Administered or recognized by a government agency or court, or a must be reasonable. The household may choose a unit with a higher rent than
state-licensed hospital, health clinic, or medical doctor. the FMR and pay the landlord the difference or choose a lower costing unit
and keep the difference.
Even if you are ineligible for federal financial aid, you may still be
Section 8 housing is available to income-eligible US citizens, immigrants imposed under federal or state law.
with legal immigration status, and “mixed families” (families with at least
one member who is a legal US citizen). However, once you are released you may be eligible to receive benefits,
especially if you were receiving them before your incarceration.
1. Income Eligibility
Section 8 vouchers are provided to assist very low-income households, such To determine your eligibility for SSI or Social Security, you can either go to
as households already assisted under the Housing Act of 1937 and your local Social Security office or call 1-800-772-1213 (7AM-7PM business
households with incomes up to 80% of the area’s median income level that days) for an appointment with a Social Security representative who will help
qualify to receive a voucher in connection with other HUD programs. you apply.
The Housing Authority must provide 75% of its vouchers to those families 1. How to Apply
with a gross income of less than 30% of the median income. The median When applying, you may need to have the following original documents:
income level is readjusted annually. • Social Security card or record of your Social Security number;
• Birth certificate or other proof of age;
To apply for section 8 housing in the Albany area, pick up and fill out an • Your spouse’s birth certificate, marriage certificate, and social security
application at: number if he/she is applying for benefits based on your income;
Local HUD Office • Military discharge papers;
Albany Field Office • Your most recent W-2 form, or your tax return, if you are self-
52 Corporate Circle employed; and
Albany, NY 12203 • Proof of U.S. citizenship or eligible non-citizen status;
For more housing information, visit the Albany County website at: The Social Security office will let you know if other documents are needed
http://AlbanyCounty.com. For Section 8 Rental Assistance in Albany when you apply. If you do not have these documents, do not delay your
County, call (518) 641-7500 or see page 60 for Schenectady or Rensselaer application, the Social Security office will help you acquire the documents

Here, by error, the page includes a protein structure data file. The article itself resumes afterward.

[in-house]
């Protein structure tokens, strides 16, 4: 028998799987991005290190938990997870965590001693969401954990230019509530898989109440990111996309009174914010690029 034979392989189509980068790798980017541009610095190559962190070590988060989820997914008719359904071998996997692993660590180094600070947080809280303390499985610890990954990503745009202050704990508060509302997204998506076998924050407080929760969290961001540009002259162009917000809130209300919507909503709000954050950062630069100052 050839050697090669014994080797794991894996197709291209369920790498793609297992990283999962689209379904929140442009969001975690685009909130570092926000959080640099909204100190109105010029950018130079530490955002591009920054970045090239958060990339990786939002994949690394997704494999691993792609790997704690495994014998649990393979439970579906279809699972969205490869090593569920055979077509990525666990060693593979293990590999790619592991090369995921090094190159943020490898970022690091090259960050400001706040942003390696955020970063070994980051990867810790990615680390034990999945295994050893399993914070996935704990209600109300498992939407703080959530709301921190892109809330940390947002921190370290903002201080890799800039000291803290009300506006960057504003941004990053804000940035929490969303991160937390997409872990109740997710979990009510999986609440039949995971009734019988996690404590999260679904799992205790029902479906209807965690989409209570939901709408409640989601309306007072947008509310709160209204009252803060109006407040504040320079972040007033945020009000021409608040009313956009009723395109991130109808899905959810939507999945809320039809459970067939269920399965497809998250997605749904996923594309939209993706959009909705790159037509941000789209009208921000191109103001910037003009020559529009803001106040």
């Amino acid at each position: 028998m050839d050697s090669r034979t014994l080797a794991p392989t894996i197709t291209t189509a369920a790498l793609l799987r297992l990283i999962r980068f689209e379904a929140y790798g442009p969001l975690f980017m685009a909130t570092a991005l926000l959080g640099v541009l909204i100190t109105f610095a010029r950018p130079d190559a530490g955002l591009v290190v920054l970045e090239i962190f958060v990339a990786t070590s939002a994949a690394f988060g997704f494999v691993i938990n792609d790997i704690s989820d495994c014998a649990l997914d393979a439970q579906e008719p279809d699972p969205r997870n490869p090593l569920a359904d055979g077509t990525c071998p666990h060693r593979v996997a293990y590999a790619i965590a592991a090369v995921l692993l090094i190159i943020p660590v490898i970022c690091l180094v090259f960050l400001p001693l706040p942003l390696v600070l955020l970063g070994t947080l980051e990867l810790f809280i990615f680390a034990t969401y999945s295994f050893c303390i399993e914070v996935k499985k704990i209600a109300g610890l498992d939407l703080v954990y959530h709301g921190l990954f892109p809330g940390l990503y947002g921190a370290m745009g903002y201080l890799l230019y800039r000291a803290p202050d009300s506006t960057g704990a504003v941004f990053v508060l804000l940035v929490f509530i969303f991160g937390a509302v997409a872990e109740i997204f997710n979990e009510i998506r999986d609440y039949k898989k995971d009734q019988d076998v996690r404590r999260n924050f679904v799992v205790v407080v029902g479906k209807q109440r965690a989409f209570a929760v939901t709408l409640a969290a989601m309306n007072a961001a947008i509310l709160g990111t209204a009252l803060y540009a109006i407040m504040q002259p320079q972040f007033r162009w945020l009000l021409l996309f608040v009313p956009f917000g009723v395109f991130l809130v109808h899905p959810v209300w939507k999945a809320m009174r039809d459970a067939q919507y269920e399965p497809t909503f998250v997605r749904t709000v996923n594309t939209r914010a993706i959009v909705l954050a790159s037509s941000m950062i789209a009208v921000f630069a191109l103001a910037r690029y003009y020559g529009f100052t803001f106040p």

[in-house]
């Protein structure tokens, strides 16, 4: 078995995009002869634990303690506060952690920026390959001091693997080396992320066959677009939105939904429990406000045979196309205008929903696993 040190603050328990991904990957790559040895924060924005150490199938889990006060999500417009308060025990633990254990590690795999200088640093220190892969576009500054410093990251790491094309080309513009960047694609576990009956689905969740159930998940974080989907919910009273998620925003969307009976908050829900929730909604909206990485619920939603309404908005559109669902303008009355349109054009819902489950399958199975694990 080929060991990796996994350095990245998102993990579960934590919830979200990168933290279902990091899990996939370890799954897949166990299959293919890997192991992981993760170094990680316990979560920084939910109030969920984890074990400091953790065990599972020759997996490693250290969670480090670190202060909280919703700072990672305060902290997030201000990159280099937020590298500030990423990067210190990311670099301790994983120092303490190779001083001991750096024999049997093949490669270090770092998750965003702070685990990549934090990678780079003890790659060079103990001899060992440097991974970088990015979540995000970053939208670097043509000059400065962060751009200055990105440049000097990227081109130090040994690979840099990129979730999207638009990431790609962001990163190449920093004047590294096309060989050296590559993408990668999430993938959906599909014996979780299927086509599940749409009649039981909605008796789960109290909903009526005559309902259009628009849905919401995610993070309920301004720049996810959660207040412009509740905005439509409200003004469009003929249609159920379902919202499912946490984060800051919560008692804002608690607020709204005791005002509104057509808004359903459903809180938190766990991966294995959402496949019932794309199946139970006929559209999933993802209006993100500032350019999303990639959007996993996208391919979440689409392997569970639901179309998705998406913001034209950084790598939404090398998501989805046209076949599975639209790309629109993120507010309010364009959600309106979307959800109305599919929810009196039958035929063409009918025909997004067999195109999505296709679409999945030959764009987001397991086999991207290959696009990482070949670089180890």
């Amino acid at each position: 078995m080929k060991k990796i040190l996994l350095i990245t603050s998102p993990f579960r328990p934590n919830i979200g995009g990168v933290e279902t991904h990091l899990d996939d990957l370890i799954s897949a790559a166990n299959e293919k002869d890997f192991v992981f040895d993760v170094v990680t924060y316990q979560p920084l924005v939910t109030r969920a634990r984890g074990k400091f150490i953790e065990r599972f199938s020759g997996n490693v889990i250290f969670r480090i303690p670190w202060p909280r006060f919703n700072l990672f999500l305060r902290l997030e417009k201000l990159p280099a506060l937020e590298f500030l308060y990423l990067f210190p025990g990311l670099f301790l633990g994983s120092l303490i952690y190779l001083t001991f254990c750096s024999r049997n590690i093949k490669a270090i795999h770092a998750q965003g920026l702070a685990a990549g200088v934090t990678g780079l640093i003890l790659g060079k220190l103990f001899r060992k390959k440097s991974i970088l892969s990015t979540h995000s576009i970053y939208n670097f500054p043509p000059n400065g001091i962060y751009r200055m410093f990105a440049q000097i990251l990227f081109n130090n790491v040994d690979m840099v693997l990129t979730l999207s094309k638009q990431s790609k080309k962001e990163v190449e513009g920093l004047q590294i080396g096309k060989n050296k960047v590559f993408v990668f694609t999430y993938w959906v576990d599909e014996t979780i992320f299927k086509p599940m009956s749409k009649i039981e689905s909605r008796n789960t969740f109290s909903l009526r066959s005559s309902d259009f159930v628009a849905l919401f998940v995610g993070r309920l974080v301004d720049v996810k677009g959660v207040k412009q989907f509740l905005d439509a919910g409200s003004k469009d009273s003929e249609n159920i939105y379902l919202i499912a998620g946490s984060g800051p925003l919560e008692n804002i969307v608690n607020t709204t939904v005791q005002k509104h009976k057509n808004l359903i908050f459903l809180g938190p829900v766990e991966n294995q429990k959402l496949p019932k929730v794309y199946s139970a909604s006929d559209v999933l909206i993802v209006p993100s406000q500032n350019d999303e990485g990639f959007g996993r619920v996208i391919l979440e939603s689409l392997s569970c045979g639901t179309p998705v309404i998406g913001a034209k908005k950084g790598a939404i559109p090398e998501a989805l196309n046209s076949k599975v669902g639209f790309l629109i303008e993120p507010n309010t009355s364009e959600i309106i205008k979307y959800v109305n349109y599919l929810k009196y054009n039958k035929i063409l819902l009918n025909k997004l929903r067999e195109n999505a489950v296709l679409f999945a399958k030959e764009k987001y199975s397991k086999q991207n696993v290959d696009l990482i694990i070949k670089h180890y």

county Housing Authority numbers. you need.
VIII. Financial Assistance B. Temporary Assistance
(Information in this section was obtained by the New York State Office of
Financial Assistance is available to needy families in many forms as Temporary and Disability Assistance, www.otda.state.ny.us)
provided by the state and federal government. Eligibility varies by type of
assistance. 1. Family Assistance
Family Assistance (FA) provides cash assistance to needy families that
A. Social Security Benefits include a minor child living with a parent(s) or a caretaker relative. Under
Federal Social Security Laws and Regulations state that persons serving time FA, eligible adults (over the age of 21) are limited to receiving benefits for a
for a felony offense cannot receive Social Security or SSI (Supplemental total of 60 months in their lifetime, including months of TANF-funded
Security Income) benefits. Also, according to New York regulations (18 assistance granted in other states. The months need not be consecutive; the
NYCRR 351.2(k)) the following individuals are ineligible for public counting of this 60-month limit began in December 1996.
• Any individual fleeing to avoid prosecution or custody or conviction Recipients of FA, who are determined to be able to work, must comply with
for a crime or an attempt to commit a crime which is a felony under the the work requirements to receive benefits.
laws of the location from which the individual flees;
• Any individual who is violating a condition of probation or parole
2. Safety Net Assistance Payments may be authorized once you are determined to be eligible for one
The Safety Net (SN) assistance program provides relief to you or your family of the following emergency programs:
if you are not eligible for other federal assistance programs but still meet
poverty guidelines. Safety Net Assistance has both cash and non-cash EAA - Emergency Assistance to Adults provides assistance for individuals
components. Those eligible for the cash component include: and couples who have been determined eligible or are receiving SSI